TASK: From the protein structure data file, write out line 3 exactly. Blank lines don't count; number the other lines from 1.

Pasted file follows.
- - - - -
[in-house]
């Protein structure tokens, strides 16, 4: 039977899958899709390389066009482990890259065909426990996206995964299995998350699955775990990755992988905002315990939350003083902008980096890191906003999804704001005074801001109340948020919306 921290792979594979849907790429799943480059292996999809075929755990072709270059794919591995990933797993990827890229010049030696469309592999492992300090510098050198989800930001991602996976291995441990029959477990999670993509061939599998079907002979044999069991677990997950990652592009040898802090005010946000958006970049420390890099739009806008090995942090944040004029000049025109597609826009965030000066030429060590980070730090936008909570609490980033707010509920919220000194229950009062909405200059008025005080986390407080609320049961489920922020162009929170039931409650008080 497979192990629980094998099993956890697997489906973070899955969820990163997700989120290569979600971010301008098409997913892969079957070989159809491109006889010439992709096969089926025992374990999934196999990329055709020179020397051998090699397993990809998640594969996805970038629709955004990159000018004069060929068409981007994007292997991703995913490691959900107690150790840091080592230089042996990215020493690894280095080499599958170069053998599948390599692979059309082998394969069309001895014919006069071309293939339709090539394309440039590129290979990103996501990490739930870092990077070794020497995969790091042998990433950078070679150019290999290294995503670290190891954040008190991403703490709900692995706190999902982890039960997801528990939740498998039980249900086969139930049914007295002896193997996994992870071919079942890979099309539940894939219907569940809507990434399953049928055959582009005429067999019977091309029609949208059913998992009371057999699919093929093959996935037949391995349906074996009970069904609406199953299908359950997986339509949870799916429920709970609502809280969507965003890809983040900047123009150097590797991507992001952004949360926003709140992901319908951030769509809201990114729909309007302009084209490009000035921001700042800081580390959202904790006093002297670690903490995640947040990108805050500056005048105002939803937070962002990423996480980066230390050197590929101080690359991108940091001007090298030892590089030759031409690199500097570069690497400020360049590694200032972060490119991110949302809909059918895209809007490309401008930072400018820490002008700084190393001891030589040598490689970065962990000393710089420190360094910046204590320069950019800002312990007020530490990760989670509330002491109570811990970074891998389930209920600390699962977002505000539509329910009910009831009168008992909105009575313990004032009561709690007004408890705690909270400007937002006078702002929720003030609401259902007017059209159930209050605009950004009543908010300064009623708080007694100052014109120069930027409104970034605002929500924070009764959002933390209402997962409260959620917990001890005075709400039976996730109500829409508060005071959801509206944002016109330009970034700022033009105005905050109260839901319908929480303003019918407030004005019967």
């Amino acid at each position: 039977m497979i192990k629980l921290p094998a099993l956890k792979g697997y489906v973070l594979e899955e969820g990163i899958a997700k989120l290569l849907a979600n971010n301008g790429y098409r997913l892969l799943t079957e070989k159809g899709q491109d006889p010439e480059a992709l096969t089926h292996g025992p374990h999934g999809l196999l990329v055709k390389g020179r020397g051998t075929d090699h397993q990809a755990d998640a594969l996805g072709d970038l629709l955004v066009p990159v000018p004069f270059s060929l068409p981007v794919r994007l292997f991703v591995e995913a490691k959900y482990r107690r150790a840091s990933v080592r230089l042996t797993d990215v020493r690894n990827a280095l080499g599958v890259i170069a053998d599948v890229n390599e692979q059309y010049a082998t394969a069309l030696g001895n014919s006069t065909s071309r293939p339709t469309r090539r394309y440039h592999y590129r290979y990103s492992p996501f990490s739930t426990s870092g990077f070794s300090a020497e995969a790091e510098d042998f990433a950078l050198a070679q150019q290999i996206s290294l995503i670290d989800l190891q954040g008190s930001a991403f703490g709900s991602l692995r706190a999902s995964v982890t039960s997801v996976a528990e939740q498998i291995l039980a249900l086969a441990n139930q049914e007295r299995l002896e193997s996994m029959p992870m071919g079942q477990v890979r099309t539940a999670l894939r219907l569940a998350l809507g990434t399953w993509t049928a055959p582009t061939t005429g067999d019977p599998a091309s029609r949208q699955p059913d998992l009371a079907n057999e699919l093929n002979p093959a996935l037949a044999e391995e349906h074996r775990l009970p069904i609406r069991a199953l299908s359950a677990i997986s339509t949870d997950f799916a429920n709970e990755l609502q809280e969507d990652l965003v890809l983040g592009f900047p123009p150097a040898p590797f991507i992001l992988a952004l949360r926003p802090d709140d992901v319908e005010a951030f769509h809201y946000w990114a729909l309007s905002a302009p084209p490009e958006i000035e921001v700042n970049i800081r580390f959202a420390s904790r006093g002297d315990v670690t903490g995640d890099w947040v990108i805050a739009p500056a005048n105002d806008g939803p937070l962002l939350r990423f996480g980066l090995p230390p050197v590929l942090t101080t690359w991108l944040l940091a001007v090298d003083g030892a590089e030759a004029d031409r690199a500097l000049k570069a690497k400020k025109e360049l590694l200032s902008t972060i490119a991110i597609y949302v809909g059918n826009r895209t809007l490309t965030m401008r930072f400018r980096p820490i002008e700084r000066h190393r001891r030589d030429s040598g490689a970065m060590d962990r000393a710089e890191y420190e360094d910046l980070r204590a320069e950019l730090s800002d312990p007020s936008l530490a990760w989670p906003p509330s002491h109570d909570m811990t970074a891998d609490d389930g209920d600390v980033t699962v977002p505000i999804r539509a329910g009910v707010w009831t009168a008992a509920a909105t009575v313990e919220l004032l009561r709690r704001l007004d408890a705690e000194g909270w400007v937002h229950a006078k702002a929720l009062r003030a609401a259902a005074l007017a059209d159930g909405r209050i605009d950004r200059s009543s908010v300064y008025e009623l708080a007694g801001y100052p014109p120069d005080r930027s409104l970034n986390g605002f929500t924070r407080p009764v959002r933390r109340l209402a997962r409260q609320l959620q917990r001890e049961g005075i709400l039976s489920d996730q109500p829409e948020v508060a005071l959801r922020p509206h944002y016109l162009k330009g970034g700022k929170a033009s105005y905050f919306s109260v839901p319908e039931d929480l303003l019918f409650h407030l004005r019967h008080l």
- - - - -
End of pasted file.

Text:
């Amino acid at each position: 039977m497979i192990k629980l921290p094998a099993l956890k792979g697997y489906v973070l594979e899955e969820g990163i899958a997700k989120l290569l849907a979600n971010n301008g790429y098409r997913l892969l799943t079957e070989k159809g899709q491109d006889p010439e480059a992709l096969t089926h292996g025992p374990h999934g999809l196999l990329v055709k390389g020179r020397g051998t075929d090699h397993q990809a755990d998640a594969l996805g072709d970038l629709l955004v066009p990159v000018p004069f270059s060929l068409p981007v794919r994007l292997f991703v591995e995913a490691k959900y482990r107690r150790a840091s990933v080592r230089l042996t797993d990215v020493r690894n990827a280095l080499g599958v890259i170069a053998d599948v890229n390599e692979q059309y010049a082998t394969a069309l030696g001895n014919s006069t065909s071309r293939p339709t469309r090539r394309y440039h592999y590129r290979y990103s492992p996501f990490s739930t426990s870092g990077f070794s300090a020497e995969a790091e510098d042998f990433a950078l050198a070679q150019q290999i996206s290294l995503i670290d989800l190891q954040g008190s930001a991403f703490g709900s991602l692995r706190a999902s995964v982890t039960s997801v996976a528990e939740q498998i291995l039980a249900l086969a441990n139930q049914e007295r299995l002896e193997s996994m029959p992870m071919g079942q477990v890979r099309t539940a999670l894939r219907l569940a998350l809507g990434t399953w993509t049928a055959p582009t061939t005429g067999d019977p599998a091309s029609r949208q699955p059913d998992l009371a079907n057999e699919l093929n002979p093959a996935l037949a044999e391995e349906h074996r775990l009970p069904i609406r069991a199953l299908s359950a677990i997986s339509t949870d997950f799916a429920n709970e990755l609502q809280e969507d990652l965003v890809l983040g592009f900047p123009p150097a040898p590797f991507i992001l992988a952004l949360r926003p802090d709140d992901v319908e005010a951030f769509h809201y946000w990114a729909l309007s905002a302009p084209p490009e958006i000035e921001v700042n970049i800081r580390f959202a420390s904790r006093g002297d315990v670690t903490g995640d890099w947040v990108i805050a739009p500056a005048n105002d806008g939803p937070l962002l939350r990423f996480g980066l090995p230390p050197v590929l942090t101080t690359w991108l944040l940091a001007v090298d003083g030892a590089e030759a004029d031409r690199a500097l000049k570069a690497k400020k025109e360049l590694l200032s902008t972060i490119a991110i597609y949302v809909g059918n826009r895209t809007l490309t965030m401008r930072f400018r980096p820490i002008e700084r000066h190393r001891r030589d030429s040598g490689a970065m060590d962990r000393a710089e890191y420190e360094d910046l980070r204590a320069e950019l730090s800002d312990p007020s936008l530490a990760w989670p906003p509330s002491h109570d909570m811990t970074a891998d609490d389930g209920d600390v980033t699962v977002p505000i999804r539509a329910g009910v707010w009831t009168a008992a509920a909105t009575v313990e919220l004032l009561r709690r704001l007004d408890a705690e000194g909270w400007v937002h229950a006078k702002a929720l009062r003030a609401a259902a005074l007017a059209d159930g909405r209050i605009d950004r200059s009543s908010v300064y008025e009623l708080a007694g801001y100052p014109p120069d005080r930027s409104l970034n986390g605002f929500t924070r407080p009764v959002r933390r109340l209402a997962r409260q609320l959620q917990r001890e049961g005075i709400l039976s489920d996730q109500p829409e948020v508060a005071l959801r922020p509206h944002y016109l162009k330009g970034g700022k929170a033009s105005y905050f919306s109260v839901p319908e039931d929480l303003l019918f409650h407030l004005r019967h008080l």